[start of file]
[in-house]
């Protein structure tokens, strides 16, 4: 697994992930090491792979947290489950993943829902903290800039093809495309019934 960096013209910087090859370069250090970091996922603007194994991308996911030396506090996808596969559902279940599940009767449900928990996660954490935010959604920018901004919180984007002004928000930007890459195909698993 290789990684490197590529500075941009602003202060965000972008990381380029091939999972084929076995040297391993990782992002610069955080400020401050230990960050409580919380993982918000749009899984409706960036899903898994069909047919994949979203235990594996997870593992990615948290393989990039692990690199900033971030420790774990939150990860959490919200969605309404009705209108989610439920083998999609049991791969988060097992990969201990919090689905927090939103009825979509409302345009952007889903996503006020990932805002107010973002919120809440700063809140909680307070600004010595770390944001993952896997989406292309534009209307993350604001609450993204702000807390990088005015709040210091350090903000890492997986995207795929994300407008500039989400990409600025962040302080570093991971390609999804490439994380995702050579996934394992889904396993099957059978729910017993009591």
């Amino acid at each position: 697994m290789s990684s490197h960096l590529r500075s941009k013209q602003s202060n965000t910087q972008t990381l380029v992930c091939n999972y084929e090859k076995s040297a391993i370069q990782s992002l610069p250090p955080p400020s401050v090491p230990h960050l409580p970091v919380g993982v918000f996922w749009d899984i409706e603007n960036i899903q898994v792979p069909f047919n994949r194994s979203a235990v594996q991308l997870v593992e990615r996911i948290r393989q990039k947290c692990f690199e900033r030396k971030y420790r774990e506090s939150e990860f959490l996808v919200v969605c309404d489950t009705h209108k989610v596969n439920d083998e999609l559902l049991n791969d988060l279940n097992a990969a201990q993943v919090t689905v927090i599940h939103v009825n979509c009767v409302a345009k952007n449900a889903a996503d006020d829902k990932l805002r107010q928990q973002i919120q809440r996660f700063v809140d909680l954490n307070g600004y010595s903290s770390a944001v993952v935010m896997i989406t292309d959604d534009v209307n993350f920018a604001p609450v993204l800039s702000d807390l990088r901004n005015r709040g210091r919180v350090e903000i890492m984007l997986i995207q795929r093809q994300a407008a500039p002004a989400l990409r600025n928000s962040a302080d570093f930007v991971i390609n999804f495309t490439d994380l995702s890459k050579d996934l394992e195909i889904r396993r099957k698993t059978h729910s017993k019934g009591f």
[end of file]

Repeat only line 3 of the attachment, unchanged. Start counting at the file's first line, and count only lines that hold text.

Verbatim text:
């Amino acid at each position: 697994m290789s990684s490197h960096l590529r500075s941009k013209q602003s202060n965000t910087q972008t990381l380029v992930c091939n999972y084929e090859k076995s040297a391993i370069q990782s992002l610069p250090p955080p400020s401050v090491p230990h960050l409580p970091v919380g993982v918000f996922w749009d899984i409706e603007n960036i899903q898994v792979p069909f047919n994949r194994s979203a235990v594996q991308l997870v593992e990615r996911i948290r393989q990039k947290c692990f690199e900033r030396k971030y420790r774990e506090s939150e990860f959490l996808v919200v969605c309404d489950t009705h209108k989610v596969n439920d083998e999609l559902l049991n791969d988060l279940n097992a990969a201990q993943v919090t689905v927090i599940h939103v009825n979509c009767v409302a345009k952007n449900a889903a996503d006020d829902k990932l805002r107010q928990q973002i919120q809440r996660f700063v809140d909680l954490n307070g600004y010595s903290s770390a944001v993952v935010m896997i989406t292309d959604d534009v209307n993350f920018a604001p609450v993204l800039s702000d807390l990088r901004n005015r709040g210091r919180v350090e903000i890492m984007l997986i995207q795929r093809q994300a407008a500039p002004a989400l990409r600025n928000s962040a302080d570093f930007v991971i390609n999804f495309t490439d994380l995702s890459k050579d996934l394992e195909i889904r396993r099957k698993t059978h729910s017993k019934g009591f």